• Juice zest of 1 orange
  • 2 tbsp extra-virgin olive oil
  • 1/2 cup dry white wine
  • 4 garlic cloves, minced
  • 1 sprig rosemary
  • 1/4 to 1/2 tsp chili flakes
  • 1/4 cup currants
  • 1 and 1/2 tsp salt
And then I did some pasta on the side, because of course you have to do that:

Cacio e Pepe
  • 1 lb fresh spaghetti noodles
  • 4 tbsp extra-virgin olive oil
  • 2 tsp freshly-ground black pepper
  • 1 cup Pecorino Romano cheese, finely grated
  • 3⁄4 cup Cacio de Roma, finely grated (substitute Pecorino Romano)
And finally:

Roman Artichokes
  • 4 large artichokes
  • Salt and pepper to taste
  • 1 cup extra virgin olive oil
  • 2 to 3 cloves garlic, pressed
  • 1 tbsp mint leaves, chopped fine
  • Juice of 2 lemons
  • 1 tsp white wine vinegar
Let's start with the main dish. First, place the chicken in a large casserole dish. Mix everything but the salt together in a large bowl.

Pour over the chicken. Cover and let marinate in the fridge for 24 to 72 hours, turning occasionally.

Now preheat the oven to 450 degrees. Salt the chicken and place breast side down in the roasting pan. Let roast for 45 minutes, basting occasionally. Then flip the chicken over and roast for another 35 minutes, until the chicken is golden and a meat thermometer inserted in the thickest part of the thigh reaches 175 degrees.

Now for the artichokes, which also take a bit of time:

First snap off the leaves about halfway around the outside of the artichokes. I actually found them to be so tough that I had to cut them off with kitchen shears. What you're doing is getting rid of the tough top parts and the stickers and leaving the meatier bottom parts.

Keep at this until you start to see the red tips of the inner leaves. Now take a very sharp kitchen knife and cut off the top of the artichoke, across those red tips.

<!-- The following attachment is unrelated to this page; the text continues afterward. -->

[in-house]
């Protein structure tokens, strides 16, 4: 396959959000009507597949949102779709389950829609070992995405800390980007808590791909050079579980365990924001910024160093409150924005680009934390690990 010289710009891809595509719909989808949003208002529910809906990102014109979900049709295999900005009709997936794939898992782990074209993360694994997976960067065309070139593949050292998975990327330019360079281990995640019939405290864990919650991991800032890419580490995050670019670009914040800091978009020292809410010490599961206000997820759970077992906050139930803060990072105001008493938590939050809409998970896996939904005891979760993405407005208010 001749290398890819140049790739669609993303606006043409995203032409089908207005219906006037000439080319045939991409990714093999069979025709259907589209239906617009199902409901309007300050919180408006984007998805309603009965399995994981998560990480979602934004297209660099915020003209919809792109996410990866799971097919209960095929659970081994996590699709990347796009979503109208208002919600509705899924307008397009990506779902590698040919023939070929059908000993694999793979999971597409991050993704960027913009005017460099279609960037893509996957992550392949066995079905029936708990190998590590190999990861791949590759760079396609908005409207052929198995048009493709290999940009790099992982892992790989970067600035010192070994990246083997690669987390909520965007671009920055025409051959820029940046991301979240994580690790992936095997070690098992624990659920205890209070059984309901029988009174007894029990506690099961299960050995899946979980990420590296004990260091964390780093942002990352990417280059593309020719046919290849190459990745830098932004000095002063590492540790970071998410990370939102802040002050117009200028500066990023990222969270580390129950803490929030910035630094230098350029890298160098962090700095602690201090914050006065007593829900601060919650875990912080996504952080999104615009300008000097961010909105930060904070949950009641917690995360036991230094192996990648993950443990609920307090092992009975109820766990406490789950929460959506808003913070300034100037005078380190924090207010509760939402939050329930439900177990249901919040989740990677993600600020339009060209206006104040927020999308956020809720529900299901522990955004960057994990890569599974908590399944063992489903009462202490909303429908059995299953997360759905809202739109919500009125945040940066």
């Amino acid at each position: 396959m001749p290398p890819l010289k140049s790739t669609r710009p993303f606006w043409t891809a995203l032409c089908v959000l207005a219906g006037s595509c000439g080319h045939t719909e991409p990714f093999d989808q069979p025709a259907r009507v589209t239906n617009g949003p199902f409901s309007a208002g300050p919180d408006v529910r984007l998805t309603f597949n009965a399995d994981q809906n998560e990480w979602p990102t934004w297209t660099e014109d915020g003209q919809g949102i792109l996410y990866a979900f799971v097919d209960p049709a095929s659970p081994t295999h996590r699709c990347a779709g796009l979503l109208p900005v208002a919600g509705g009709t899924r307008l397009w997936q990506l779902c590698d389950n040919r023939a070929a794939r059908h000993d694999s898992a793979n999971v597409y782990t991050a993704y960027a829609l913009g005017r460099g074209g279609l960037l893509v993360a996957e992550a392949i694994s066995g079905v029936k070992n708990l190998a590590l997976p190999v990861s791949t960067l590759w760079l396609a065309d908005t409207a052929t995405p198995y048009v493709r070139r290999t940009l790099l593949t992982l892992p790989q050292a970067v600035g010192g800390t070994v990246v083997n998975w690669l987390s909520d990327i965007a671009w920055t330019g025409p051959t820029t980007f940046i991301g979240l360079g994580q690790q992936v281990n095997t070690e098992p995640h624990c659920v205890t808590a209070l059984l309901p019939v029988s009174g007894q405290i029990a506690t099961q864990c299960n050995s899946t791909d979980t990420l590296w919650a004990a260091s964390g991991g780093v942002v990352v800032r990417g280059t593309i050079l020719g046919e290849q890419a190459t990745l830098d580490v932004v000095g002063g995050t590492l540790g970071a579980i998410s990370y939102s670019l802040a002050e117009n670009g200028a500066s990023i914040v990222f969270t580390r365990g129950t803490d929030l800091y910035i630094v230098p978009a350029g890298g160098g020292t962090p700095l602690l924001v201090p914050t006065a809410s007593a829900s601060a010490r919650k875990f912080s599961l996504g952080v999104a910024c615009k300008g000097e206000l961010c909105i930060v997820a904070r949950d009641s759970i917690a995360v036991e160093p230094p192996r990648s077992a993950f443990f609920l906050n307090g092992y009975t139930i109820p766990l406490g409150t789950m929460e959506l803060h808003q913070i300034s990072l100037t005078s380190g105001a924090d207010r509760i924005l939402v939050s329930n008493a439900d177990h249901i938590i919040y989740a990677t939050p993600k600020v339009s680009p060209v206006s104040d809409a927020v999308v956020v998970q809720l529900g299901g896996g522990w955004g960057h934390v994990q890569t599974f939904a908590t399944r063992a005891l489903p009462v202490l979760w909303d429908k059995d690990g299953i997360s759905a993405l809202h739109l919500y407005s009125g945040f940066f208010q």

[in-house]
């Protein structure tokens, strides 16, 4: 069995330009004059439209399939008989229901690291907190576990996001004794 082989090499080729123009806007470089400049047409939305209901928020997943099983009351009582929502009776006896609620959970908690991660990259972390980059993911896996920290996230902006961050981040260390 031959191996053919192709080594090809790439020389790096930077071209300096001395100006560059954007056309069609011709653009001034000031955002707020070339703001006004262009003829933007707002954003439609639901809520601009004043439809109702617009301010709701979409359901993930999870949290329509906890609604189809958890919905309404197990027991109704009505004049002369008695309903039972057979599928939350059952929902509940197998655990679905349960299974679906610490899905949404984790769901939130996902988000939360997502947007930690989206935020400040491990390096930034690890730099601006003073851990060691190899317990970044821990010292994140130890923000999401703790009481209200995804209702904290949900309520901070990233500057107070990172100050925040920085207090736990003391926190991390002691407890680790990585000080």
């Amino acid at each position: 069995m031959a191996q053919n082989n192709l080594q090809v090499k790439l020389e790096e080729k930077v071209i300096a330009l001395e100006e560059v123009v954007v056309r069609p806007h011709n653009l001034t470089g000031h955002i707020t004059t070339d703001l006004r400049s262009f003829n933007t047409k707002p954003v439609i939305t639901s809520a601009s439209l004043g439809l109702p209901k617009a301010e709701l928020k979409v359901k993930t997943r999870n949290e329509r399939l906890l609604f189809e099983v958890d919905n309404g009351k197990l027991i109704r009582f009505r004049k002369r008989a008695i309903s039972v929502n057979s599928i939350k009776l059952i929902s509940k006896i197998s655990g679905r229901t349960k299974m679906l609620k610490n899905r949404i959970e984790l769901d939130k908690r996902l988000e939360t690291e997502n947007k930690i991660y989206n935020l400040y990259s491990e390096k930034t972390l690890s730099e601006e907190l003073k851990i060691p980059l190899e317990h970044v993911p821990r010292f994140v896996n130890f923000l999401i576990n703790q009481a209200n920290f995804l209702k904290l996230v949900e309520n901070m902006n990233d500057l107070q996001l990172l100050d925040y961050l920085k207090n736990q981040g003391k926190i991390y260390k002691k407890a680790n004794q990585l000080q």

Now comes the hard part—scoop out the hairy choke on the inside of the artichoke, and all of those really small stickery leaves. This is really challenging. I found myself in there with a pairing knife trying to loosen up all the stuff that needed to come out, and I still didn't get it all out. When you think you've done an acceptable job, trim the stems.

Now place the artichokes in a pan, stem sides up. Mix the olive oil, salt and pepper with the garlic, mint, lemon juice and vinegar. Now, the recipe said that the liquid should go about halfway up the sides of the artichokes, which let's face it is a ton of olive oil and you'd basically be deep frying them at that point. I didn't use that much oil. My artichokes did come out a little burned at the tops, but I really can't afford to use that much olive oil in one recipe! So I just stuck with a cup—add more if you want. You will probably get better results.

Cover the pan and heat over a medium flame. You're going to get popping sounds like you get anytime you deep fry something, but you're going to let these go for 40 minutes or so, so keep checking to make sure they don't burn or stick.

OK now for the easy part:

Cook the pasta in salted water according to package directions. Drain and set aside, reserving a cup of pasta water.

Meanwhile, heat the oil over a medium flame and cook the pepper for 1 or 2 minutes, or until fragrant.

Add ¾ cup of the pasta water to the skillet with the oil and bring to a boil. Add the pasta, and sprinkle with ¾ cup of the Pecorino Romano and Cacio de Roma.

Toss to combine, then transfer to plates and sprinkle with the remaining cheese and additional black pepper to taste. 

I loved loved loved this meal. It was really simple, and the fresh spaghetti was really good with just that little bit of cheese and black pepper. I also really enjoyed the artichokes, but artichokes are my favorite vegetable so I'd really have to screw them up in order to not enjoy them. The chicken was really good, too. It came out nice and juicy and had great flavor. It was an easy meal and tasty too, with that Italian food comfort on the side.

Next week: Lebanon
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Recipes from Latvia

I'm pretty sure that the weather has something to do with how much I enjoy blog meals. Caribbean food, for example, really is better on a hot day. And Eastern European food is better on cold days.

Sadly, it was nowhere near a cold day when I did my Latvian meal. We still haven't had any really cold days here in California, but it was most definitely not cold a few weeks ago when I did this meal. I actually am starting to wonder if alphabetical was the way to go with this endeavor, or if I maybe should have done this geographically.